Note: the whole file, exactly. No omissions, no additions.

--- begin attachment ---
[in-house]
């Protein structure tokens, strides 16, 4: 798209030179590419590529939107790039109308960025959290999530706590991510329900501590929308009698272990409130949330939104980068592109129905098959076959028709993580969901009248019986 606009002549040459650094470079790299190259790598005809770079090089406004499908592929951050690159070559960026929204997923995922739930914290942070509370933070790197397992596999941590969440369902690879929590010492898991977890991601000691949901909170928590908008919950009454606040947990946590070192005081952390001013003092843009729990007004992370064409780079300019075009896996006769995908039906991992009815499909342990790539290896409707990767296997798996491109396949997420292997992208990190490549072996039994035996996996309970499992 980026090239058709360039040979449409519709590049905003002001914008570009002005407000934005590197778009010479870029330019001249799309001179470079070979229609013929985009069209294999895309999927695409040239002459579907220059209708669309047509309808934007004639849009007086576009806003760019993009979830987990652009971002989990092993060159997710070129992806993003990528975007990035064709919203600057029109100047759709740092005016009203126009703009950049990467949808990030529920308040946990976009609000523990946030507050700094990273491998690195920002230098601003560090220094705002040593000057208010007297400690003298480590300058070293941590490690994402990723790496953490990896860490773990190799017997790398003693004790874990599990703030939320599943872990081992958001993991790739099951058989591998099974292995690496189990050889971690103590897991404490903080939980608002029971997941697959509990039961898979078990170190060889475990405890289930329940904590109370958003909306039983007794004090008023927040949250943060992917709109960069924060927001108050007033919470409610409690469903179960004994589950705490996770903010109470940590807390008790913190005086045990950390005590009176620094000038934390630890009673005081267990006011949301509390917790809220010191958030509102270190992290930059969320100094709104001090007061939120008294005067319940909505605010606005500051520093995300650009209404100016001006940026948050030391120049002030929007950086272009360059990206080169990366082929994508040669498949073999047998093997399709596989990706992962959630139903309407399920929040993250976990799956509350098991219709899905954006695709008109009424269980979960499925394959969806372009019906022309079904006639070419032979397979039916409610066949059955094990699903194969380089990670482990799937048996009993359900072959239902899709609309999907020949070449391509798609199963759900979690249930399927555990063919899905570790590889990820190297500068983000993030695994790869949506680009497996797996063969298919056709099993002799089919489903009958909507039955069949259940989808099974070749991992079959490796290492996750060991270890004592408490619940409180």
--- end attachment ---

[in-house]
């Protein structure tokens, strides 16, 4: 798209030179590419590529939107790039109308960025959290999530706590991510329900501590929308009698272990409130949330939104980068592109129905098959076959028709993580969901009248019986 606009002549040459650094470079790299190259790598005809770079090089406004499908592929951050690159070559960026929204997923995922739930914290942070509370933070790197397992596999941590969440369902690879929590010492898991977890991601000691949901909170928590908008919950009454606040947990946590070192005081952390001013003092843009729990007004992370064409780079300019075009896996006769995908039906991992009815499909342990790539290896409707990767296997798996491109396949997420292997992208990190490549072996039994035996996996309970499992 980026090239058709360039040979449409519709590049905003002001914008570009002005407000934005590197778009010479870029330019001249799309001179470079070979229609013929985009069209294999895309999927695409040239002459579907220059209708669309047509309808934007004639849009007086576009806003760019993009979830987990652009971002989990092993060159997710070129992806993003990528975007990035064709919203600057029109100047759709740092005016009203126009703009950049990467949808990030529920308040946990976009609000523990946030507050700094990273491998690195920002230098601003560090220094705002040593000057208010007297400690003298480590300058070293941590490690994402990723790496953490990896860490773990190799017997790398003693004790874990599990703030939320599943872990081992958001993991790739099951058989591998099974292995690496189990050889971690103590897991404490903080939980608002029971997941697959509990039961898979078990170190060889475990405890289930329940904590109370958003909306039983007794004090008023927040949250943060992917709109960069924060927001108050007033919470409610409690469903179960004994589950705490996770903010109470940590807390008790913190005086045990950390005590009176620094000038934390630890009673005081267990006011949301509390917790809220010191958030509102270190992290930059969320100094709104001090007061939120008294005067319940909505605010606005500051520093995300650009209404100016001006940026948050030391120049002030929007950086272009360059990206080169990366082929994508040669498949073999047998093997399709596989990706992962959630139903309407399920929040993250976990799956509350098991219709899905954006695709008109009424269980979960499925394959969806372009019906022309079904006639070419032979397979039916409610066949059955094990699903194969380089990670482990799937048996009993359900072959239902899709609309999907020949070449391509798609199963759900979690249930399927555990063919899905570790590889990820190297500068983000993030695994790869949506680009497996797996063969298919056709099993002799089919489903009958909507039955069949259940989808099974070749991992079959490796290492996750060991270890004592408490619940409180």